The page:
Caregiver attendance is strongly encouraged. We recommend that caregivers and other interested mentors attend therapy sessions, either in person or remotely via a video conference link (set up at the center). Mentors often supply information and feedback that can help clinicians provide more effective treatment. Additionally, mentors who regularly attend therapy sessions will be better positioned to support carryover of skills to other environments.
Carryover is critical to success. It is vital that the tools and teaching strategies introduced at Puddingstone Place™ continue to be implemented once the learner leaves the therapy room. Continued use within home, school, and community environments will provide additional modeling and opportunities for practice, and will help to support generalization of skills. As part of every learner’s treatment, an individualized carryover plan is developed in collaboration with the learner’s team and mentors are provided with education and training as needed to ensure that they are able to execute it. Additionally, clinicians may in some cases be able to provide home consultations, either in person or via secure video connection, to further support carryover. Review our mentor participation contract.
Full AAC evaluations
Some Puddingstone Place™ centers are able to offer full AAC evaluations. Please contact your local Puddingstone Place™ for additional information. All Puddingstone Place™ Centers can provide support for programming and implementation of communication devices.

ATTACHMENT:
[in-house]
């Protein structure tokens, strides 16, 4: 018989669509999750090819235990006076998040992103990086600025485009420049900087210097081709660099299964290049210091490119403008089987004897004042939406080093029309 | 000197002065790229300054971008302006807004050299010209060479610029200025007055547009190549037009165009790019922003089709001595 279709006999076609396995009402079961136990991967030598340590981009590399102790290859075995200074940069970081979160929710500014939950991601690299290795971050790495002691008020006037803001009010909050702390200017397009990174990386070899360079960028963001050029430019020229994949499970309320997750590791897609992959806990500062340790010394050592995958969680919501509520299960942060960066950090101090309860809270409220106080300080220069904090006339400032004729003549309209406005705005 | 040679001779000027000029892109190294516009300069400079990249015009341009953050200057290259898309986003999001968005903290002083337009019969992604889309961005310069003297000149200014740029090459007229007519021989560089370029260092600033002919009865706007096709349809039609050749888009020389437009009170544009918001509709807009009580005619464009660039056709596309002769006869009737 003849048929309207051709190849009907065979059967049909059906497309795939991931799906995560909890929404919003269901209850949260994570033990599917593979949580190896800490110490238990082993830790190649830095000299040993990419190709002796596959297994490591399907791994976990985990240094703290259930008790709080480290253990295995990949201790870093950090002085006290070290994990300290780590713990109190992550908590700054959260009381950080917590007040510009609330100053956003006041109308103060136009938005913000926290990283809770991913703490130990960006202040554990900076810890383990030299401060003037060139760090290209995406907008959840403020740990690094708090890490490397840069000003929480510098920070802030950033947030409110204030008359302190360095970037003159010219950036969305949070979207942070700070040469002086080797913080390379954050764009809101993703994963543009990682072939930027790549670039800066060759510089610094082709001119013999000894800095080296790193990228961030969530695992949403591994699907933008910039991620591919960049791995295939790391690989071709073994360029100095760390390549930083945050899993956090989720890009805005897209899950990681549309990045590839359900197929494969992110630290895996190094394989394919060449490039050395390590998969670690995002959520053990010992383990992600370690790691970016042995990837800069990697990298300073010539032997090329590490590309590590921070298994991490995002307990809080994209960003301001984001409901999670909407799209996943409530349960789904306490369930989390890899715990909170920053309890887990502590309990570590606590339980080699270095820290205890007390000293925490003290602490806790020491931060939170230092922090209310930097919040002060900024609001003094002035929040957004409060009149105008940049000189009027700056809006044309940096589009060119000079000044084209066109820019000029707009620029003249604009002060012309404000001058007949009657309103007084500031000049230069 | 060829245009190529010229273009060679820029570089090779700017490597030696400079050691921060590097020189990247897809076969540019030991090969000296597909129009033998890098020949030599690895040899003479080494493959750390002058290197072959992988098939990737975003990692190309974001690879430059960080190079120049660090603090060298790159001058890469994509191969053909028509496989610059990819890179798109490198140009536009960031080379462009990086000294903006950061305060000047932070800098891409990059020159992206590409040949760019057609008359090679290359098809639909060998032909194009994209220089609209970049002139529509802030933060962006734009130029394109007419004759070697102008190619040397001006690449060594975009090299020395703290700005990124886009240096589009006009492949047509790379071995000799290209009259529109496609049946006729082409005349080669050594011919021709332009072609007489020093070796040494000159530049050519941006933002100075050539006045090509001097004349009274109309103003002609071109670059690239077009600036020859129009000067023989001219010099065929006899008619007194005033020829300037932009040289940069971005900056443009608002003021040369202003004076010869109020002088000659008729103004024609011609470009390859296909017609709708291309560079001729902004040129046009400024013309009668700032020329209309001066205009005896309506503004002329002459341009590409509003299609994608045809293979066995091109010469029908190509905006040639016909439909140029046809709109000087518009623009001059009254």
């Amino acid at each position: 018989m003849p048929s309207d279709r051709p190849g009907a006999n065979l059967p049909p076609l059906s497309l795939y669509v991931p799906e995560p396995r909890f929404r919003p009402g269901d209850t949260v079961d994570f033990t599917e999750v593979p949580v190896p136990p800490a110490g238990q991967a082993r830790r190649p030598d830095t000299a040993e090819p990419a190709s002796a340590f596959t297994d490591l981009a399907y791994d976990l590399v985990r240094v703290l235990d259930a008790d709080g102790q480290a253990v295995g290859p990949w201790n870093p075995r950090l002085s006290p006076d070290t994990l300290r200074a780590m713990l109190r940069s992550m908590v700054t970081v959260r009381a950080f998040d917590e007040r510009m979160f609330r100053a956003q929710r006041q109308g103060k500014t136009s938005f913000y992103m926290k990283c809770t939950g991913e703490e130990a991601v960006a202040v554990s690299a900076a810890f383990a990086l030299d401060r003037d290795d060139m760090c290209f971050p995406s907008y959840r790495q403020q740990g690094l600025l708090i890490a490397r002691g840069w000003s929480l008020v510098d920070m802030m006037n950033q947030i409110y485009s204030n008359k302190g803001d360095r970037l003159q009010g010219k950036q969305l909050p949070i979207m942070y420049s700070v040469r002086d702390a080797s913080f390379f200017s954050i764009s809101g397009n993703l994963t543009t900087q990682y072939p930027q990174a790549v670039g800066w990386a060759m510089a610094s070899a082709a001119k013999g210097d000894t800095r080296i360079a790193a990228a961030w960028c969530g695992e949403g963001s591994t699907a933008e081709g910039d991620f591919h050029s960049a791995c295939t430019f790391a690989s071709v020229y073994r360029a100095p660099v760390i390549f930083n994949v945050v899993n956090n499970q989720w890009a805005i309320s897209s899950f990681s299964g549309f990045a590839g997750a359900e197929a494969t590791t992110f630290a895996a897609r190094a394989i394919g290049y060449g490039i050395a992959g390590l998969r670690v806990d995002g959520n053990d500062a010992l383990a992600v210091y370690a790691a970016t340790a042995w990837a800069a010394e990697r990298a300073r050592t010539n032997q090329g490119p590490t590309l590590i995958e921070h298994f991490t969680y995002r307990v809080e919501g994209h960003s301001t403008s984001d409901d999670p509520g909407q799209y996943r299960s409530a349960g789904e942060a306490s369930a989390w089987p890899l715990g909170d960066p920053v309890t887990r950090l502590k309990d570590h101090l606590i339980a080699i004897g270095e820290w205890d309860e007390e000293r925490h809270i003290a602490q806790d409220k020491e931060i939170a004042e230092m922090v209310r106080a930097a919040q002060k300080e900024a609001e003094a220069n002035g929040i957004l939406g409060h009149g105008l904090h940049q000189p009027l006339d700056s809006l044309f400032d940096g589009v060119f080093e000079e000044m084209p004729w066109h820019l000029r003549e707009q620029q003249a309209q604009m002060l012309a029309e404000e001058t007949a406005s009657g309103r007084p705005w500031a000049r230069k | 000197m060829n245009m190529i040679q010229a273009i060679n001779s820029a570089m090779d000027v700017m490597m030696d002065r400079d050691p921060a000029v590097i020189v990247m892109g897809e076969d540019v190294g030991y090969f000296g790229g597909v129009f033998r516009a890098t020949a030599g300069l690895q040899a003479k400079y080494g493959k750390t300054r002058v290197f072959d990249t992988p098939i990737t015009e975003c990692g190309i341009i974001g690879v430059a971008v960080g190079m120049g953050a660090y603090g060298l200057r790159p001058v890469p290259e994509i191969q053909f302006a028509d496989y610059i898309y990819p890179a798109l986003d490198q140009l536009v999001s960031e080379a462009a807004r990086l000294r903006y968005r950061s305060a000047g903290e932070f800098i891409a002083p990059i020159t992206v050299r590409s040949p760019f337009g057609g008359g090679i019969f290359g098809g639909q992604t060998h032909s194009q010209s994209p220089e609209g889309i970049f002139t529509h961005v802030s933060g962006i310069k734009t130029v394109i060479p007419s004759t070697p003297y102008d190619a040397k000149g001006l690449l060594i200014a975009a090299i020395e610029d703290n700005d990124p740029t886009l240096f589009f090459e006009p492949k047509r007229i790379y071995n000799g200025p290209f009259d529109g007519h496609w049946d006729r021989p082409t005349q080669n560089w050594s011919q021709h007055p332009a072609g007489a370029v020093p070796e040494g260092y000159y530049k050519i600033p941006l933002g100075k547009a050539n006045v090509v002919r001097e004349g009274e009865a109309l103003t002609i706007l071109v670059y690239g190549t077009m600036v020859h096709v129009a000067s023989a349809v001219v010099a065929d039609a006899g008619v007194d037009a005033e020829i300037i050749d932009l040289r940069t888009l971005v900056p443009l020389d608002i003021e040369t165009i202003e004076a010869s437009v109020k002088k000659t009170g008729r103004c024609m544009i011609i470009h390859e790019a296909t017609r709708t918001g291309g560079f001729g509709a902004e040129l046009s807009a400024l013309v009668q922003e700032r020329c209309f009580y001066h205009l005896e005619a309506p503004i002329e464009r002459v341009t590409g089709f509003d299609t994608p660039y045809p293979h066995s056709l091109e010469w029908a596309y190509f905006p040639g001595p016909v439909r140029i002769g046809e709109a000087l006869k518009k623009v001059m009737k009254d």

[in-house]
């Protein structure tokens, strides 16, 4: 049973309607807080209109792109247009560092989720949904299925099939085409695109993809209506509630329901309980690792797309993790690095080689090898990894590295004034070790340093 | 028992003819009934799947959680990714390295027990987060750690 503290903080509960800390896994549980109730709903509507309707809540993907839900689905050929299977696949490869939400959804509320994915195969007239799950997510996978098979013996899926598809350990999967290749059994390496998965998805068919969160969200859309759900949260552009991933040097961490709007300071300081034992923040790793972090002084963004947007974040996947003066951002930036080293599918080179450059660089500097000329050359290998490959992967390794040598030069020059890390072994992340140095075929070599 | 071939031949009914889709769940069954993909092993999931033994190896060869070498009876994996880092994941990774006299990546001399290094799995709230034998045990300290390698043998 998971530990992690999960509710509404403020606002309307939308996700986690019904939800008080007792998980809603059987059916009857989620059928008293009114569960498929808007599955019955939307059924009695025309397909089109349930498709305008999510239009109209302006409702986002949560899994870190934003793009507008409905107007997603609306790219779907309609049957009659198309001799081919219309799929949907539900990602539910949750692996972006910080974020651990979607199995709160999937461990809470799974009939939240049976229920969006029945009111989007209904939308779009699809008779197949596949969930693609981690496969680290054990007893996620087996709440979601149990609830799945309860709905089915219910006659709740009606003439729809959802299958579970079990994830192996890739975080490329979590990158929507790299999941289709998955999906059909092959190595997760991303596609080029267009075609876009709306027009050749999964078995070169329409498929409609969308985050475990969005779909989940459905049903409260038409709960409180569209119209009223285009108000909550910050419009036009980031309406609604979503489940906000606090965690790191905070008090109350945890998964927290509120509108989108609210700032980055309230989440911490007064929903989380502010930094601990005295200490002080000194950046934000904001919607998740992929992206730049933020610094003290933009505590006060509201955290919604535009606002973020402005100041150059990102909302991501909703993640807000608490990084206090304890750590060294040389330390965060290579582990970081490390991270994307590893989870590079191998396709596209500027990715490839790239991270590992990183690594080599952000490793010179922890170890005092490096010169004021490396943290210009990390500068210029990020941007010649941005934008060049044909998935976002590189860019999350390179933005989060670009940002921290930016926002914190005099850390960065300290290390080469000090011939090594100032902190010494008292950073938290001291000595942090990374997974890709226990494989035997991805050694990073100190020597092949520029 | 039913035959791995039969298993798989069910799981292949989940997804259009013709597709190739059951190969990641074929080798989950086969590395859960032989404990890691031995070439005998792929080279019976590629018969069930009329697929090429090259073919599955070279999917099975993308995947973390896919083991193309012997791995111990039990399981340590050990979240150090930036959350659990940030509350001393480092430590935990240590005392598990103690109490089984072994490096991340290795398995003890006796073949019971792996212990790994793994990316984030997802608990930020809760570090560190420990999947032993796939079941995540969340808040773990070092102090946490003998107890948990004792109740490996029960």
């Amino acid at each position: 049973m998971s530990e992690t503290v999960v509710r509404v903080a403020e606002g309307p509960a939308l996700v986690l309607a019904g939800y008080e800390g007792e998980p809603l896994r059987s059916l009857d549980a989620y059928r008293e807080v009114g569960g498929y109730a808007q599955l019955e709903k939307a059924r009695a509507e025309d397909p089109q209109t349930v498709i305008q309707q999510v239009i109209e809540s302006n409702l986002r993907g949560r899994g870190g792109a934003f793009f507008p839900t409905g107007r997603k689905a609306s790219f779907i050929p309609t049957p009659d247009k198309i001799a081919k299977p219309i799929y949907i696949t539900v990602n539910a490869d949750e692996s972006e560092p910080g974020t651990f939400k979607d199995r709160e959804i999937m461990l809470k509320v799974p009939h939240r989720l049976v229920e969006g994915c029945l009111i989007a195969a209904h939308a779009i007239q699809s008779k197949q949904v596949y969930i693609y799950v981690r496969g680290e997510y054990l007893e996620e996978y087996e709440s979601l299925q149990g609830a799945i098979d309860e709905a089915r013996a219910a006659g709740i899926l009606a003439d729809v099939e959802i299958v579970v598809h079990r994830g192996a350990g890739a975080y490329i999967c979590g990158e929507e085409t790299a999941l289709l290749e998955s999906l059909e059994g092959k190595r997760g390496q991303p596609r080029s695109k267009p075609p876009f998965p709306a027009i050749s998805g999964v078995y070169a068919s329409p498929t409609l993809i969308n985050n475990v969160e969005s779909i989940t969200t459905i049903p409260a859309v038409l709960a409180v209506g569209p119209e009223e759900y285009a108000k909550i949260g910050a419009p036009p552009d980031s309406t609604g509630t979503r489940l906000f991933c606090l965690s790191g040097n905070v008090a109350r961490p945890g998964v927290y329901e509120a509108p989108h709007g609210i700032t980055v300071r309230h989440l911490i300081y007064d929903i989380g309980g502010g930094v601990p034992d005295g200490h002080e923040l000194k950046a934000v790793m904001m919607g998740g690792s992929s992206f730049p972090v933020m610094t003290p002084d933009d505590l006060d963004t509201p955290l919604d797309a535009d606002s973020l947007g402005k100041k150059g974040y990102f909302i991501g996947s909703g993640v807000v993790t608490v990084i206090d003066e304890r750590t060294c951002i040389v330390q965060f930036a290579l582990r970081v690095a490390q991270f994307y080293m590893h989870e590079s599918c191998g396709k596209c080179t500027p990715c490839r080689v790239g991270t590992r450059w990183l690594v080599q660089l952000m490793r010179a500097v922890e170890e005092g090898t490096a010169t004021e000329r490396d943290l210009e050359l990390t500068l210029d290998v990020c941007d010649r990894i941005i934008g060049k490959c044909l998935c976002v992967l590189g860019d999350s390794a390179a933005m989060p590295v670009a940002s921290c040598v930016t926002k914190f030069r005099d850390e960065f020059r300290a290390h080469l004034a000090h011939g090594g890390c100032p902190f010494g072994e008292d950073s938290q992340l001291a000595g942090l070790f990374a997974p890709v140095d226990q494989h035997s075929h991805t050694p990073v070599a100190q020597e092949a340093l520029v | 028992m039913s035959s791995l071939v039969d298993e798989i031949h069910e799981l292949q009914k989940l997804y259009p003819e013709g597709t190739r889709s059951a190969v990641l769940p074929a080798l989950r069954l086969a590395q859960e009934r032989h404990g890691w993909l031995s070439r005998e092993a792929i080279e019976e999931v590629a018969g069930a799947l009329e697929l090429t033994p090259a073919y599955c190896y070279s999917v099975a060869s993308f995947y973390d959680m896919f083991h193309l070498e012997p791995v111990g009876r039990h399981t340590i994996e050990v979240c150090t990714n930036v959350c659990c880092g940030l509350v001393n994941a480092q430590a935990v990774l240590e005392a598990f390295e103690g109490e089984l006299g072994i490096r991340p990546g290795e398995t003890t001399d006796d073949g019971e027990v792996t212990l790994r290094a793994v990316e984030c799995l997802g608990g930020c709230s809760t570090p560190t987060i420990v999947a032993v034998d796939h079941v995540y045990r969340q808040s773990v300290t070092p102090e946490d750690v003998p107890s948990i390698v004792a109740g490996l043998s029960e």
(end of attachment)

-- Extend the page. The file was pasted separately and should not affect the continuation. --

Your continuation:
Behavior Support Services
*At Puddingstone Place™, behavior support services are based on the principles of Applied Behavior Analysis (ABA). ABA is a science that studies the events preceding behavior and the consequences that maintain behavior. ABA focuses on changing socially significant behaviors in order to improve an individual’s quality of life.
Behaviors are targeted according to the family’s concerns and broken down into the ABC’s: A (Antecedents), B (Behaviors), and C (Consequences). Antecedents are the events that occur immediately before a behavior. Behavior refers to any action, from blinking to walking. Consequences are events immediately following a behavior which makes the behavior more likely to re-occur in the future.
Behavior assessments are structured around the ABC’s of behavior.
*Our clinicians identify the ABC’s of behavior for a patient by carefully observing the patient and examining his or her environment. Our clinicians cater their behavior assessments to the individualized needs of both the patient and the family.
Initial Behavior Assessment Steps:
- Family Interview: Our clinicians begin the behavior assessment by gathering information about the patient, including concerns about behaviors both in school and at home.